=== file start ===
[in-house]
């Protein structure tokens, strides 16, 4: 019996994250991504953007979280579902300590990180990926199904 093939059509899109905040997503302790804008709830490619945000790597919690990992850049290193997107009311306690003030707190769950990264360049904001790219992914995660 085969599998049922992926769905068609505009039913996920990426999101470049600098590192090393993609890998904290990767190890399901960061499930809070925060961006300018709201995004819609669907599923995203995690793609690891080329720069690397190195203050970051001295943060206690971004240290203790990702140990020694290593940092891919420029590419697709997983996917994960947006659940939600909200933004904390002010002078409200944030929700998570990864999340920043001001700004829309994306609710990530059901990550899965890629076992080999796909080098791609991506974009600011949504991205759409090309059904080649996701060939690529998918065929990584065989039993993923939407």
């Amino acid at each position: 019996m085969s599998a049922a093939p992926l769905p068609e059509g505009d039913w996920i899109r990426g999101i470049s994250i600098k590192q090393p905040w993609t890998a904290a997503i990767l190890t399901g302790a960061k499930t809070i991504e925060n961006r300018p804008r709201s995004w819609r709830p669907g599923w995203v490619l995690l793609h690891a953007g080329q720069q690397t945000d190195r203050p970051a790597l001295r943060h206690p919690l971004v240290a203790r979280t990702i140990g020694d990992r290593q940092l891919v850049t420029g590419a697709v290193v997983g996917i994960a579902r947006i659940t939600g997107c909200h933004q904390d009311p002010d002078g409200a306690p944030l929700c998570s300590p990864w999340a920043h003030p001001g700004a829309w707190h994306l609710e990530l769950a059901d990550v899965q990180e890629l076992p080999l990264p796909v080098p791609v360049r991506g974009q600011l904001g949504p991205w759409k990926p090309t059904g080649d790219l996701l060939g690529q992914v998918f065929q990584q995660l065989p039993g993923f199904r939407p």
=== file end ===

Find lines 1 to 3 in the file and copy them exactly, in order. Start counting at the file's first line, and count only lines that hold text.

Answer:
[in-house]
């Protein structure tokens, strides 16, 4: 019996994250991504953007979280579902300590990180990926199904 093939059509899109905040997503302790804008709830490619945000790597919690990992850049290193997107009311306690003030707190769950990264360049904001790219992914995660 085969599998049922992926769905068609505009039913996920990426999101470049600098590192090393993609890998904290990767190890399901960061499930809070925060961006300018709201995004819609669907599923995203995690793609690891080329720069690397190195203050970051001295943060206690971004240290203790990702140990020694290593940092891919420029590419697709997983996917994960947006659940939600909200933004904390002010002078409200944030929700998570990864999340920043001001700004829309994306609710990530059901990550899965890629076992080999796909080098791609991506974009600011949504991205759409090309059904080649996701060939690529998918065929990584065989039993993923939407």
């Amino acid at each position: 019996m085969s599998a049922a093939p992926l769905p068609e059509g505009d039913w996920i899109r990426g999101i470049s994250i600098k590192q090393p905040w993609t890998a904290a997503i990767l190890t399901g302790a960061k499930t809070i991504e925060n961006r300018p804008r709201s995004w819609r709830p669907g599923w995203v490619l995690l793609h690891a953007g080329q720069q690397t945000d190195r203050p970051a790597l001295r943060h206690p919690l971004v240290a203790r979280t990702i140990g020694d990992r290593q940092l891919v850049t420029g590419a697709v290193v997983g996917i994960a579902r947006i659940t939600g997107c909200h933004q904390d009311p002010d002078g409200a306690p944030l929700c998570s300590p990864w999340a920043h003030p001001g700004a829309w707190h994306l609710e990530l769950a059901d990550v899965q990180e890629l076992p080999l990264p796909v080098p791609v360049r991506g974009q600011l904001g949504p991205w759409k990926p090309t059904g080649d790219l996701l060939g690529q992914v998918f065929q990584q995660l065989p039993g993923f199904r939407p």